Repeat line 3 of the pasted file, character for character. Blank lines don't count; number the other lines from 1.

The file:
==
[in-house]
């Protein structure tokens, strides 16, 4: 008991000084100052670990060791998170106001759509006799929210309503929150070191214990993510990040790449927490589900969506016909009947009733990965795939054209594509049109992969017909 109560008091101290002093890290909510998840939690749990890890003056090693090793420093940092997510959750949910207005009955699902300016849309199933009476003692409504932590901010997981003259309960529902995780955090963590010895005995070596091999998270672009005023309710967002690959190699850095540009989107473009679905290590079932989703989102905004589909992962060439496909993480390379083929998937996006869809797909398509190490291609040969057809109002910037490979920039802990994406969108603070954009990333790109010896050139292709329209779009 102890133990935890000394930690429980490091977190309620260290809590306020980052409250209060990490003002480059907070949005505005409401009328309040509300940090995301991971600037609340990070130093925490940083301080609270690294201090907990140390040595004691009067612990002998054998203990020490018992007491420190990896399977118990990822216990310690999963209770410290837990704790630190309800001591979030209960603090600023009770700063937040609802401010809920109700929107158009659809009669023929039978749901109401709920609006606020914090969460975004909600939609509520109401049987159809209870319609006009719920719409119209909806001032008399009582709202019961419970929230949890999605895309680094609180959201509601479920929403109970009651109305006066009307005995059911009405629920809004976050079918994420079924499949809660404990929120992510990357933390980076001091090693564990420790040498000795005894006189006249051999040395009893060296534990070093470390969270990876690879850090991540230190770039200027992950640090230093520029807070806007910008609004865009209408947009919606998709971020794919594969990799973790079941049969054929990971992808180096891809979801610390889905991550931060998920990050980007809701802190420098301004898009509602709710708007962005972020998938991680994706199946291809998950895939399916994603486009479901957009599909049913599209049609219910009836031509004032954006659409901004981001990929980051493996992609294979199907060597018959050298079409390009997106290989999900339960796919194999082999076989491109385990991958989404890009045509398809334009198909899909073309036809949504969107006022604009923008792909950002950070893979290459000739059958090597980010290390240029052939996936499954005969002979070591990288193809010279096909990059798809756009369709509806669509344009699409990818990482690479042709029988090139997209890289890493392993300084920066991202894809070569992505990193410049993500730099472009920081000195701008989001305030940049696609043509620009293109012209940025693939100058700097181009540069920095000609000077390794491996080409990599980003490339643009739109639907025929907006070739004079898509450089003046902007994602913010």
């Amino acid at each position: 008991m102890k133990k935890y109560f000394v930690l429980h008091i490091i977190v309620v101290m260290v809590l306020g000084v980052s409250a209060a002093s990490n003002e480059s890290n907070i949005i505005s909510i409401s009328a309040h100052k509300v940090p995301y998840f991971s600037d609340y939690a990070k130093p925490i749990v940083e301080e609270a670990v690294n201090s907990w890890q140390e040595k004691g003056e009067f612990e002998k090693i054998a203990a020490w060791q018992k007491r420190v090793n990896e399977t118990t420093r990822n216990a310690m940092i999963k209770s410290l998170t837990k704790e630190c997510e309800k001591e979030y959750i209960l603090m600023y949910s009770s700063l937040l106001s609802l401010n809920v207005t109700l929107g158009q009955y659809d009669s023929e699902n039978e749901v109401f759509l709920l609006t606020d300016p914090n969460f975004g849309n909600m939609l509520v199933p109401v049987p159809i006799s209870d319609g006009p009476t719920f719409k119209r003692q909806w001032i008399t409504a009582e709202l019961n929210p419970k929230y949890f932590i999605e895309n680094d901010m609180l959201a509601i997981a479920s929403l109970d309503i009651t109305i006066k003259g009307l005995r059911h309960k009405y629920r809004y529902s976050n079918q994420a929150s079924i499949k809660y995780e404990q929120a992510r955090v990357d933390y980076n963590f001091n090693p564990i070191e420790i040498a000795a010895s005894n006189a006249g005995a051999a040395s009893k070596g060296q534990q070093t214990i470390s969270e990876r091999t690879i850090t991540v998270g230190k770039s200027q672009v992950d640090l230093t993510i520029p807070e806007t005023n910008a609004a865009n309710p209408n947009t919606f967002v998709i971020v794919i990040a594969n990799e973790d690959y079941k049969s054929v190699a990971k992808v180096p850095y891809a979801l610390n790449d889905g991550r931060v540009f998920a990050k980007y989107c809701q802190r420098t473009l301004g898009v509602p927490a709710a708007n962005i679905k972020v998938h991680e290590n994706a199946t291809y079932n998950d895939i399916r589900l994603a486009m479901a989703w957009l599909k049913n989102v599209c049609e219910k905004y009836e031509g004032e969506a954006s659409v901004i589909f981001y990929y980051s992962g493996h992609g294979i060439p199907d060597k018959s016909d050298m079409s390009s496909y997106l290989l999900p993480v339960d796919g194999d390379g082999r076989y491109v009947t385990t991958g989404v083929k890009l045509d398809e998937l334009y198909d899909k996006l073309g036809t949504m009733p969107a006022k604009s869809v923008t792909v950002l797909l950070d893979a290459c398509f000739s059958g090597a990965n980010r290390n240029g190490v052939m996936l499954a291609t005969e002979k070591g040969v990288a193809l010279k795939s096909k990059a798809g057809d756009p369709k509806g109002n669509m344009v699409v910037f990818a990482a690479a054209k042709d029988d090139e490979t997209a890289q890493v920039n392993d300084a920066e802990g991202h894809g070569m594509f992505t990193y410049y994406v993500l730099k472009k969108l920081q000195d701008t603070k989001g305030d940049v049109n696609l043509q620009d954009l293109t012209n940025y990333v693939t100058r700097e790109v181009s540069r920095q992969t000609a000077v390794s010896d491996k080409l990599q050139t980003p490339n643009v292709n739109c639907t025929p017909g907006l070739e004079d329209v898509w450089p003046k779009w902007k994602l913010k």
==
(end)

């Amino acid at each position: 008991m102890k133990k935890y109560f000394v930690l429980h008091i490091i977190v309620v101290m260290v809590l306020g000084v980052s409250a209060a002093s990490n003002e480059s890290n907070i949005i505005s909510i409401s009328a309040h100052k509300v940090p995301y998840f991971s600037d609340y939690a990070k130093p925490i749990v940083e301080e609270a670990v690294n201090s907990w890890q140390e040595k004691g003056e009067f612990e002998k090693i054998a203990a020490w060791q018992k007491r420190v090793n990896e399977t118990t420093r990822n216990a310690m940092i999963k209770s410290l998170t837990k704790e630190c997510e309800k001591e979030y959750i209960l603090m600023y949910s009770s700063l937040l106001s609802l401010n809920v207005t109700l929107g158009q009955y659809d009669s023929e699902n039978e749901v109401f759509l709920l609006t606020d300016p914090n969460f975004g849309n909600m939609l509520v199933p109401v049987p159809i006799s209870d319609g006009p009476t719920f719409k119209r003692q909806w001032i008399t409504a009582e709202l019961n929210p419970k929230y949890f932590i999605e895309n680094d901010m609180l959201a509601i997981a479920s929403l109970d309503i009651t109305i006066k003259g009307l005995r059911h309960k009405y629920r809004y529902s976050n079918q994420a929150s079924i499949k809660y995780e404990q929120a992510r955090v990357d933390y980076n963590f001091n090693p564990i070191e420790i040498a000795a010895s005894n006189a006249g005995a051999a040395s009893k070596g060296q534990q070093t214990i470390s969270e990876r091999t690879i850090t991540v998270g230190k770039s200027q672009v992950d640090l230093t993510i520029p807070e806007t005023n910008a609004a865009n309710p209408n947009t919606f967002v998709i971020v794919i990040a594969n990799e973790d690959y079941k049969s054929v190699a990971k992808v180096p850095y891809a979801l610390n790449d889905g991550r931060v540009f998920a990050k980007y989107c809701q802190r420098t473009l301004g898009v509602p927490a709710a708007n962005i679905k972020v998938h991680e290590n994706a199946t291809y079932n998950d895939i399916r589900l994603a486009m479901a989703w957009l599909k049913n989102v599209c049609e219910k905004y009836e031509g004032e969506a954006s659409v901004i589909f981001y990929y980051s992962g493996h992609g294979i060439p199907d060597k018959s016909d050298m079409s390009s496909y997106l290989l999900p993480v339960d796919g194999d390379g082999r076989y491109v009947t385990t991958g989404v083929k890009l045509d398809e998937l334009y198909d899909k996006l073309g036809t949504m009733p969107a006022k604009s869809v923008t792909v950002l797909l950070d893979a290459c398509f000739s059958g090597a990965n980010r290390n240029g190490v052939m996936l499954a291609t005969e002979k070591g040969v990288a193809l010279k795939s096909k990059a798809g057809d756009p369709k509806g109002n669509m344009v699409v910037f990818a990482a690479a054209k042709d029988d090139e490979t997209a890289q890493v920039n392993d300084a920066e802990g991202h894809g070569m594509f992505t990193y410049y994406v993500l730099k472009k969108l920081q000195d701008t603070k989001g305030d940049v049109n696609l043509q620009d954009l293109t012209n940025y990333v693939t100058r700097e790109v181009s540069r920095q992969t000609a000077v390794s010896d491996k080409l990599q050139t980003p490339n643009v292709n739109c639907t025929p017909g907006l070739e004079d329209v898509w450089p003046k779009w902007k994602l913010k």